Bahrain’s Investcorp targets US service sector, UK property

Investcorp expects its assets under management to rise to around $21bn in the first half of 2017

Bahrain-based Investcorp is responding to the election of U.S. President Donald Trump and Brexit by seeking investments in U.S. business services and British real estate, the private equity firm’s Co-Chief Executive Rishi Kapoor said.

Investcorp, which expects its assets under management to rise to around $21bn in the first half of 2017, on Thursday reported a fall in profit to $35.6m in the six months to Dec. 31 from $50.9m in the prior-year period.

This was largely due to the writedown of a real estate investment in the U.S. which it bought before the global financial crisis, Kapoor told Reuters on a call.

Among potential investments in the U.S., Europe and the Gulf, Investcorp was looking for opportunities created by Britain’s vote to leave the European Union and uncertainty over whether Trump’s U.S. administration would deploy fiscal stimulus and the pace of interest rate hikes by the U.S. Federal Reserve.

“As a consequence (of the uncertainty) in the U.S., the kind of businesses we are focusing on are those resilient to cyclical downturns,” Kapoor said, adding that business services was one area in particular where it was looking for opportunities.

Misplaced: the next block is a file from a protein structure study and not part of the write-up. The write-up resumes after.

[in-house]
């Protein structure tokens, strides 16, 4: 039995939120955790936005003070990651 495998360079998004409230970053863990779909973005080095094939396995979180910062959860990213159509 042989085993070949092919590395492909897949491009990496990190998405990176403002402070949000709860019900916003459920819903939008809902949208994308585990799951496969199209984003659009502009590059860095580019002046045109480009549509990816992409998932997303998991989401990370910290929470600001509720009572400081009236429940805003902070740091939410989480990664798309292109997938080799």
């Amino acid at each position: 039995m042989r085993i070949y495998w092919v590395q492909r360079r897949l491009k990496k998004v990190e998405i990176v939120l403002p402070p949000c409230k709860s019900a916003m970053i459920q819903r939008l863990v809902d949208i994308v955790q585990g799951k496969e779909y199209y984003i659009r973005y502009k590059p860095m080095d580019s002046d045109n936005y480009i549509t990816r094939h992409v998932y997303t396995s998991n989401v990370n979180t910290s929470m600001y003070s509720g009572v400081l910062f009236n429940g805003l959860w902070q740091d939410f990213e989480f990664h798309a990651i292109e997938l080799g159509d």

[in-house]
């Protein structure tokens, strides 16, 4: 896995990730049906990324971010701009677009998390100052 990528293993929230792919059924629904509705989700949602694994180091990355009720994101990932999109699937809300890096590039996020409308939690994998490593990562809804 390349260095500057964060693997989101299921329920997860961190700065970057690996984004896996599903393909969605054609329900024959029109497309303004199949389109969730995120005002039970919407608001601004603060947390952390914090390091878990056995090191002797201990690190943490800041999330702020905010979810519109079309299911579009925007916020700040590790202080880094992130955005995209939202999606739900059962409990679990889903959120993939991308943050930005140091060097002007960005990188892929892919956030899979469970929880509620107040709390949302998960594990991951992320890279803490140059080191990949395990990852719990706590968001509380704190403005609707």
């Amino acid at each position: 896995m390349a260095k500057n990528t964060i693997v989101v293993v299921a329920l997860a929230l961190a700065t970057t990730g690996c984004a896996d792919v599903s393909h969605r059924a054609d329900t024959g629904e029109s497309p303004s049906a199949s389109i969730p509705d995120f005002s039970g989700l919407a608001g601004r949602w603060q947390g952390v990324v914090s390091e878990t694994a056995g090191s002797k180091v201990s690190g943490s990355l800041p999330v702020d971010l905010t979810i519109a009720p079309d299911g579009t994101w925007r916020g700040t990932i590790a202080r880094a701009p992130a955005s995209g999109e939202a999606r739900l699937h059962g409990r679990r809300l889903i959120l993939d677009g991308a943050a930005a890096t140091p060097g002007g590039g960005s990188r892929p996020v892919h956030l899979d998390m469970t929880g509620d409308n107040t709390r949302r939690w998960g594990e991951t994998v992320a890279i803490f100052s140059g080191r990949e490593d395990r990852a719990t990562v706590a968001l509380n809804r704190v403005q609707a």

Kapoor said U.S.-based AlixPartners, the global advisory firm it agreed to acquire ownership stakes in along with other investors in November, was an example of this thinking.

In Britain, Investcorp was looking at real estate assets with a long-term horizon in order to overcome any market volatility in the next two or three years, he said.

The pound’s slump since June’s Brexit vote has encouraged investors from some Middle Eastern markets linked to the U.S. dollar to look for openings in the property market.

Investcorp, which was founded in 1982, is one of the oldest Middle Eastern private equity houses and is best known outside the region for listing luxury goods brands such as Gucci and Tiffany & Co.

It has increasingly branched out into other sectors and set out a goal in 2015 to more than double its assets under management in the next five to seven years to $25bn.

In a big step towards achieving that goal it agreed to buy 3i Group’s debt-management business in October. That deal is expected to close in the first half of 2017.

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